It’s safe to say that when James (Jim) Clark graduated from SDSU with his B.S. in accounting in 1987, he could not have foreseen where his career would take him. From coast-to-coast, to Europe and, most recently, into an executive position in one of the top 10 companies on the Fortune 500 list, Jim’s career has been quite the journey.
Clark, a native of Concord, Calif., decided to attend SDSU because he understood it had a good business school and he liked the weather in San Diego. In addition, his step-mother’s brother, David Saalfeld (’78, management), had graduated from SDSU and spoke highly of the university.
Once he was at SDSU, he found it easy to choose his degree program, “I majored in accounting since I always liked math and I was really interested in pursuing a career in business,” he said. “I also knew that certified public accountants made a pretty good living and it was a respectable profession.”
Clark made the most of his time at SDSU. He served as president of SDSU’s Beta Alpha Psi chapter and maintained excellent grades, while also studying for the CPA exams. During his senior year, he was recruited by Deloitte (then Deloitte Haskins & Sells) and joined the firm’s San Francisco office in the audit department shortly after graduation.
After working at Deloitte’s San Francisco branch for over a decade, Clark accepted a position with the company in Stockholm, Sweden and became an audit partner shortly after his arrival. Despite the frigid winters, his time in Sweden turned into one of his best career moves. “Working in Stockholm, Sweden for 4 ½ years was the highlight of my career at Deloitte. It was a fantastic experience for me, my wife and our son,” he recalled. “We got to learn a new culture and really broaden our horizons. To this day, we love traveling in Europe.”
While Clark had initially planned on staying at the Stockholm office for 3 ½ years, a major business scandal in the U.S. changed his plans. In late 2001 and early 2002, the fall and dissolution of Enron Corporation and its auditor, Arthur Andersen, made international headlines. “When the worldwide Andersen network fell apart and their personnel in Sweden decided to work for Deloitte, I was asked to stay on for another year,” he said. “The firm asked me to assist with the integration of the former Andersen personnel and help them understand our policies and procedures. In order to serve the multinational clients that Andersen’s partners brought with them to Deloitte, I was heavily involved in re-establishing the multinational audit teams in order to serve these clients.”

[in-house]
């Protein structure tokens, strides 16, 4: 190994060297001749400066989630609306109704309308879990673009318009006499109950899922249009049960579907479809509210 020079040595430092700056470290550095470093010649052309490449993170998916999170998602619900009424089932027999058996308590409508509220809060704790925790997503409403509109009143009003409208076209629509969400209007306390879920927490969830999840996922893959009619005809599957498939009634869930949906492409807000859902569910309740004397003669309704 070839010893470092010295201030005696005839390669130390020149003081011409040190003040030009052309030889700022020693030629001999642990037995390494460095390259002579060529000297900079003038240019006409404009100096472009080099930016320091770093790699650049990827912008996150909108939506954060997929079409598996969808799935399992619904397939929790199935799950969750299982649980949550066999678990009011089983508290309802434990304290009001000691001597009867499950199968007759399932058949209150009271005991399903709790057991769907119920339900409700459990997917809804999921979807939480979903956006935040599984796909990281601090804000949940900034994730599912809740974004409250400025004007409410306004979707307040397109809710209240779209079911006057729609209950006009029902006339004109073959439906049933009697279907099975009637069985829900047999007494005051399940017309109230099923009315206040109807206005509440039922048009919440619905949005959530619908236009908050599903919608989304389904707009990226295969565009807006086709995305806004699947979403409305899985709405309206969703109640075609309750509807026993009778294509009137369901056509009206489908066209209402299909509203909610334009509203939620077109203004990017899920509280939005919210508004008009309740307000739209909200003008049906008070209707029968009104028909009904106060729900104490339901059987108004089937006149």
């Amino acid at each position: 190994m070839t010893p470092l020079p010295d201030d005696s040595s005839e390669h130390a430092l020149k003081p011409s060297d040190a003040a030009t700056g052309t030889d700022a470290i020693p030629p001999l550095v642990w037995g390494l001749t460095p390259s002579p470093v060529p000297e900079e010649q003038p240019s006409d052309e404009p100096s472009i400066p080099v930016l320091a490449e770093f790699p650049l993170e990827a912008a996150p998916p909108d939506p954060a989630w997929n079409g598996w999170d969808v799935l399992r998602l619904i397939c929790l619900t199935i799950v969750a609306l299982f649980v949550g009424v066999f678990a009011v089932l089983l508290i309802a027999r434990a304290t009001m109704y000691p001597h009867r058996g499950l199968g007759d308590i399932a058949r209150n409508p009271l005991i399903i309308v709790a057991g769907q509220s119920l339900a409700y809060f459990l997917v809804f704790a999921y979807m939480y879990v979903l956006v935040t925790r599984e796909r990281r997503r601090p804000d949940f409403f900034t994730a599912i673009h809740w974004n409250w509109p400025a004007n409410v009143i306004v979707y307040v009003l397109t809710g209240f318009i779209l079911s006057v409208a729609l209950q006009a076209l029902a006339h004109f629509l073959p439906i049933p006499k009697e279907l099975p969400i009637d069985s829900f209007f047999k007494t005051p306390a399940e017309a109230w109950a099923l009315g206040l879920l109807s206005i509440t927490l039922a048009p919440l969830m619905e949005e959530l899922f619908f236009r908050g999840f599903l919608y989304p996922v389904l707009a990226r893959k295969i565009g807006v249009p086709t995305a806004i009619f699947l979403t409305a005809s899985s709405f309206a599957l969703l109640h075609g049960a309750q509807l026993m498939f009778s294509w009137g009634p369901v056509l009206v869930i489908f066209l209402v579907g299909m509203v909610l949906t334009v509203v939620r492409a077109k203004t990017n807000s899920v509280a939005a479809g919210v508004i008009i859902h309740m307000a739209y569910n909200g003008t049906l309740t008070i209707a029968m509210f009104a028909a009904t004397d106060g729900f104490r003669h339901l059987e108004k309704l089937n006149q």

After his assignment in Sweden was complete in 2004, Clark and his family returned to the U.S., but not to their native West Coast. He transferred to a position in the Boston office, which is where he stayed until 2009.
It was at this time Clark’s career changed significantly. After 22 years with Deloitte, a privately-held company, he was recruited to work at CVS Health (then CVS Caremark), a publicly-traded retail pharmacy and healthcare company which is the seventh largest company in the U.S. on the Fortune 500 listing. The only thing that didn’t change for Clark was his home address: the CVS headquarters is located in Woonsocket, R.I., not far from his home in a Boston suburb.
At CVS Health, Clark’s integration experience at Deloitte’s office in Stockholm came in handy as he was heavily involved in CVS’s acquisition and integration of Aetna, one of the nation’s largest health insurance providers. When the deal is completed in November 2018, Clark will be promoted from the role of vice president – finance and accounting to the position of senior vice president – controller and chief accounting officer.
Clark’s flexibility and willingness to learn and adapt fostered his success and he urges today’s SDSU accounting students to prepare for their future before graduation so they are ready for whatever life has in store. “What you do today will help you build a good foundation for the future,” he noted. “Good grades generally lead to good jobs. If you want to be a CPA, get the exam behind you as quickly as you can before you get too busy with your job and before your family life places more and more demands on your time.”